GRAND RAPIDS, Mich. (WOOD) — The Sudanese community in West Michigan is watching the conflict in the country closely and calling for peace.
Dr. Mohamed Ali Mohamad and Ahmed Abbas Abuzaid live in the Grand Rapids area but still have family and friends in Sudan.
“The situation is very undescribable. It’s really, it’s very scary. We talk to our direct family members … including my mother, every single day,” Abuzaid said.
Abuzaid is member of the Grand Rapids-based group A Glimpse of Africa, which has been monitoring the situation.
Two military factions that currently hold control in Sudan recently started fighting.
“We have the national army, Sudanese National Army, and then we have a paramilitary forces, which is called the Rapids Support Forces, which is initially was actually a militia,” Mohamad explained.
The expectation was the forces would combine and power would eventually be shared with elected politicians, but now the generals are fighting for control. The United States and the international community have helped negotiate cease-fire agreements, but it has not fully stopped the violence.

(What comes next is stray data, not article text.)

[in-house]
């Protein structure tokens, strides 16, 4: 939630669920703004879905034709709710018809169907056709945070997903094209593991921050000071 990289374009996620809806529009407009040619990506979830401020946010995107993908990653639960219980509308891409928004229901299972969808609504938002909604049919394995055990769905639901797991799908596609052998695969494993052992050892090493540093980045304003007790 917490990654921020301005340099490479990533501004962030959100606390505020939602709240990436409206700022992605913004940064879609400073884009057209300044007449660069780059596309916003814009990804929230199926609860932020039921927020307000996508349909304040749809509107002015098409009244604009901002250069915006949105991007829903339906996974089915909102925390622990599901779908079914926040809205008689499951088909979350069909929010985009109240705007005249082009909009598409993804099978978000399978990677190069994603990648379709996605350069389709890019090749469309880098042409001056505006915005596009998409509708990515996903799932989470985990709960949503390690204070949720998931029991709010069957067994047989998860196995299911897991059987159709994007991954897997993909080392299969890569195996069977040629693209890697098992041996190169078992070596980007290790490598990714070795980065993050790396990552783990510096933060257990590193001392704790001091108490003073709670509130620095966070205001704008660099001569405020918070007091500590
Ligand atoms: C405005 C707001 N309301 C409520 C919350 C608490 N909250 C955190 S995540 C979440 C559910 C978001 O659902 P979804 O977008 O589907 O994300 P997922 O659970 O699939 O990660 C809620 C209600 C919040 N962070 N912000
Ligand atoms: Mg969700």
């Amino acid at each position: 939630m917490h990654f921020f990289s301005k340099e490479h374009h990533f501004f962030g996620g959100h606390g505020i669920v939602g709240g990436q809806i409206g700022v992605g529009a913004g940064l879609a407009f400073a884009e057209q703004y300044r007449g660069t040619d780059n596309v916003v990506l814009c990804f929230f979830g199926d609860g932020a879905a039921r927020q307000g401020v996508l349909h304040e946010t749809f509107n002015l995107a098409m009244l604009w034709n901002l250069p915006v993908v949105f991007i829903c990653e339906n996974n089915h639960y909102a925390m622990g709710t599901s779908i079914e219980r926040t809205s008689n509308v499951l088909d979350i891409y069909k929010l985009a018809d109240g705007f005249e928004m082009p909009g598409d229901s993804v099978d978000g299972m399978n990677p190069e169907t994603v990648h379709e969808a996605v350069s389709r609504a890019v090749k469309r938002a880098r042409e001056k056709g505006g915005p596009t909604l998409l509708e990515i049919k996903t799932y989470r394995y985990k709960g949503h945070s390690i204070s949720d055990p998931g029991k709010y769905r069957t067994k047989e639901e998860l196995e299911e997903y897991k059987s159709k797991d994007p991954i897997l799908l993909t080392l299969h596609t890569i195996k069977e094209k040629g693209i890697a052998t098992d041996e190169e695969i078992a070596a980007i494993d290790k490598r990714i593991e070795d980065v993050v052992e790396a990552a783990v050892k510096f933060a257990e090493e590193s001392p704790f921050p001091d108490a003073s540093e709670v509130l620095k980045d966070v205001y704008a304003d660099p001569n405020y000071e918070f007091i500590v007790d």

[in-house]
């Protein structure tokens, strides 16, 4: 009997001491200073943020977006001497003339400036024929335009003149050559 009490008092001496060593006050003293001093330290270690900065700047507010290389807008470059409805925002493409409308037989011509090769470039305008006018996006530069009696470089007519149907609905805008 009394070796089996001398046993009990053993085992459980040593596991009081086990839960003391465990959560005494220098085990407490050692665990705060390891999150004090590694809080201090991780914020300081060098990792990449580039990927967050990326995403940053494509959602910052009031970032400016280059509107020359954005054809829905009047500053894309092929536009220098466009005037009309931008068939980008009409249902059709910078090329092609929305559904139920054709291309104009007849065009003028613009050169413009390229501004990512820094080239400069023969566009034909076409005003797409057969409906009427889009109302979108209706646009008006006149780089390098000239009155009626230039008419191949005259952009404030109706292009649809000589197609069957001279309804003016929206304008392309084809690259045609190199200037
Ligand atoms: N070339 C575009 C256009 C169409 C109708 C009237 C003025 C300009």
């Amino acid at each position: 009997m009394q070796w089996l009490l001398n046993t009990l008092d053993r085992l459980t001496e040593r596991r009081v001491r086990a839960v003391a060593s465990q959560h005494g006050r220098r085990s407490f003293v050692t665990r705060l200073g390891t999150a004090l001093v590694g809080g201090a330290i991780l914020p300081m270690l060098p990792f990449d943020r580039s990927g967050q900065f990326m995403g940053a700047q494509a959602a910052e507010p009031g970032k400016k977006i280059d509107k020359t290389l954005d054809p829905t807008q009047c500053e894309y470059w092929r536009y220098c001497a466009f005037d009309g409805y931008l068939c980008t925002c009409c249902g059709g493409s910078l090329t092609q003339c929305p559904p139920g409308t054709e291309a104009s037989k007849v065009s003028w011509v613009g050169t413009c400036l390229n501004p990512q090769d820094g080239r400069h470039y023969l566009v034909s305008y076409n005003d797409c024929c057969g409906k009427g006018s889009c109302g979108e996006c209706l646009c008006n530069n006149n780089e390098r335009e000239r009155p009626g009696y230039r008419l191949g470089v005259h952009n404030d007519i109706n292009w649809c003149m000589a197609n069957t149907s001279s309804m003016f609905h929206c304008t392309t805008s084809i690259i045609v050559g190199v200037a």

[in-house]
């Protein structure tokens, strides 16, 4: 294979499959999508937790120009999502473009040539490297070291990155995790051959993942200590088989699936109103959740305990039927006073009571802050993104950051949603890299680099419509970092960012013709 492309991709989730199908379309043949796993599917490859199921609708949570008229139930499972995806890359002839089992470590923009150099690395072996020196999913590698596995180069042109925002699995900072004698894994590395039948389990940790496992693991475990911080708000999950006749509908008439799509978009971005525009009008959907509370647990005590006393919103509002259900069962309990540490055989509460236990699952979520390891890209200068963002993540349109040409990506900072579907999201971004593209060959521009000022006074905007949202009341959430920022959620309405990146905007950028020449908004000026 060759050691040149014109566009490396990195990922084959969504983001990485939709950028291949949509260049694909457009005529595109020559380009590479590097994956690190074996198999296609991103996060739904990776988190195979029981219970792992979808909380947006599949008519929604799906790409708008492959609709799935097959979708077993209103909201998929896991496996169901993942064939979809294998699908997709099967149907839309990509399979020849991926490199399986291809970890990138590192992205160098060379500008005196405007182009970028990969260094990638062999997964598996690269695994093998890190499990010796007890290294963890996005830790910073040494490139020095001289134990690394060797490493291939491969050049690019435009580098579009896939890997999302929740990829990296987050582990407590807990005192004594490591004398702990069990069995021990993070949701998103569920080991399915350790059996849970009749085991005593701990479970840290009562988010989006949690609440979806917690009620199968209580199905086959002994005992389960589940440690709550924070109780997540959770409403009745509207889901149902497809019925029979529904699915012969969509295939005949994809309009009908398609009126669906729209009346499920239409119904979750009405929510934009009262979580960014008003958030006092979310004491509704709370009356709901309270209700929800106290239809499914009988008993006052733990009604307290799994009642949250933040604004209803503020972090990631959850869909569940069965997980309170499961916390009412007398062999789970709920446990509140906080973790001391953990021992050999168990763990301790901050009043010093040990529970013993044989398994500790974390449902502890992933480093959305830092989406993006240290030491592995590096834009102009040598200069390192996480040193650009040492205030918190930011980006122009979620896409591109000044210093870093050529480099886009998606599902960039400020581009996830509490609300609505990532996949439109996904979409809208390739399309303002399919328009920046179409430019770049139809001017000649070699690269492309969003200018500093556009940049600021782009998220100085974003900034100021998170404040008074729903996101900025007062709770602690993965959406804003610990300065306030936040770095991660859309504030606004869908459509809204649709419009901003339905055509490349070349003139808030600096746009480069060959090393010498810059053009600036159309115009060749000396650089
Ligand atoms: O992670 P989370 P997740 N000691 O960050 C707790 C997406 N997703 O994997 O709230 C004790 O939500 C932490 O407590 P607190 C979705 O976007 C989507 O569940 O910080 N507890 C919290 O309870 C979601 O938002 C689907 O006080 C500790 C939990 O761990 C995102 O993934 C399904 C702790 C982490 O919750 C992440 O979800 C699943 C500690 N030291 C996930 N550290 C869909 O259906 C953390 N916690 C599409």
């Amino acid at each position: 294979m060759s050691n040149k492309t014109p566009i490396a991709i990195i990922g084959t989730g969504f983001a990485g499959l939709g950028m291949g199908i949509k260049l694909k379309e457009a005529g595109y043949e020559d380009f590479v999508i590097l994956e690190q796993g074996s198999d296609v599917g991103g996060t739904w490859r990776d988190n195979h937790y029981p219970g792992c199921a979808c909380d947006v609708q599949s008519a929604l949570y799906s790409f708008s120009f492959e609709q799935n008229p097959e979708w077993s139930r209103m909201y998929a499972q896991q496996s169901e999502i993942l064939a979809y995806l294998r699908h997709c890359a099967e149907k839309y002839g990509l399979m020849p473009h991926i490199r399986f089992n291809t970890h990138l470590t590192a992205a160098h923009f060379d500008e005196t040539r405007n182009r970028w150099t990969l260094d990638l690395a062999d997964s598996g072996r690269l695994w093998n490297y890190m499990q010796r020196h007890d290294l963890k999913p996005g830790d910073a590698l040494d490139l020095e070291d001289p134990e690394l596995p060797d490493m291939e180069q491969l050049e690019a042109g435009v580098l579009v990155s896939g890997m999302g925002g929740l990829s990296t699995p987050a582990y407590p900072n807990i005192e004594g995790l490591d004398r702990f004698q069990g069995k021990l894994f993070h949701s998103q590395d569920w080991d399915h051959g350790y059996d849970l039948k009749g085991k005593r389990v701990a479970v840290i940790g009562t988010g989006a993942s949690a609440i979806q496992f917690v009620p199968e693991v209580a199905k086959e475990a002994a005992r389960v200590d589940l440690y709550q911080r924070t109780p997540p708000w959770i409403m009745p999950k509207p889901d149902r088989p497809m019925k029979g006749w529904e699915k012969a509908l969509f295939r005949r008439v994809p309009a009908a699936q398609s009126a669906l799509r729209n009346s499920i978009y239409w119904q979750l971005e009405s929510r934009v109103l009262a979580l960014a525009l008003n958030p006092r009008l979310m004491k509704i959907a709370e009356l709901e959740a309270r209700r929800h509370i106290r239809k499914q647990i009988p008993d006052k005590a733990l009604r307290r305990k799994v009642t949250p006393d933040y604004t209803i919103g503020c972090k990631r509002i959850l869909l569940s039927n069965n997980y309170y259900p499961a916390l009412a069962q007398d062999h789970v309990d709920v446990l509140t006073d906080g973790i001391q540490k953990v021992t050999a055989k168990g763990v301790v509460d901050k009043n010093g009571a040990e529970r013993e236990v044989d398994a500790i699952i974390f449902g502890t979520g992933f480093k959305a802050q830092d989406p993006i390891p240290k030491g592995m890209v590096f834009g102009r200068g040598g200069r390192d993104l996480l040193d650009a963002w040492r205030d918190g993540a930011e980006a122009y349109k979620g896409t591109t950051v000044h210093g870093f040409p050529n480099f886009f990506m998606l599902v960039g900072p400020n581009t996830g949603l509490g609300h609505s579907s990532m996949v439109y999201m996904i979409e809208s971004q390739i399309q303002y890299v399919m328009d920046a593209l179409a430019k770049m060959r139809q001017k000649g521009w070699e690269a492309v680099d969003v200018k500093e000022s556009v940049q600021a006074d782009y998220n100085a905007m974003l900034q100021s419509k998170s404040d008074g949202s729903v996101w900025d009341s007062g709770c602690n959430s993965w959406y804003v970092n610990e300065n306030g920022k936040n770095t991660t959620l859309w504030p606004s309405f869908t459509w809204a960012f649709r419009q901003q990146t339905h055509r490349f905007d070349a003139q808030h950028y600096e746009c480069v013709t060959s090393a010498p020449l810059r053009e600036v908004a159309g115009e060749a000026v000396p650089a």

“The civilians, they are the victims. A lot of civilians got killed. A lot of civilians got hurt,” Abuzaid said.
The generals threw Omar al-Bashir, the former ruler of the country, out of power in 2019 following more than 30 years in control. He has been indicted for war crimes. Mohamed was on vacation in the country in 2019 and demonstrated in support of democracy.
“It was a really big dream when the last president was ousted from power. Everyone thought, ‘OK, hopefully now there’s going to be a new Sudan,’” Mohamed said.
He is rheumatologist and has been in touch with doctors in Sudan who are overwhelmed and working practically nonstop. The Associated Press reports that the Sudanese Health Ministry says more than 500 people have been killed, including civilians, since April 15 and 4,200 have been wounded.
“At least 70% of hospitals are out of service now and the 30% that are working, there is a huge shortage of medical supplies,” Mohamed said.
Many of the Mohamed’s and Abuzaid’s family members and friends have moved away from where the fighting has been focused and are hopeful international pressure will lead to a peace agreement.
“Right now, the cease-fire have been extended twice, mainly to evacuate some of the diplomats and the international and foreign workers,” Mohamed said. “However, everyone is afraid that now after those people leave, what’s going to happen?”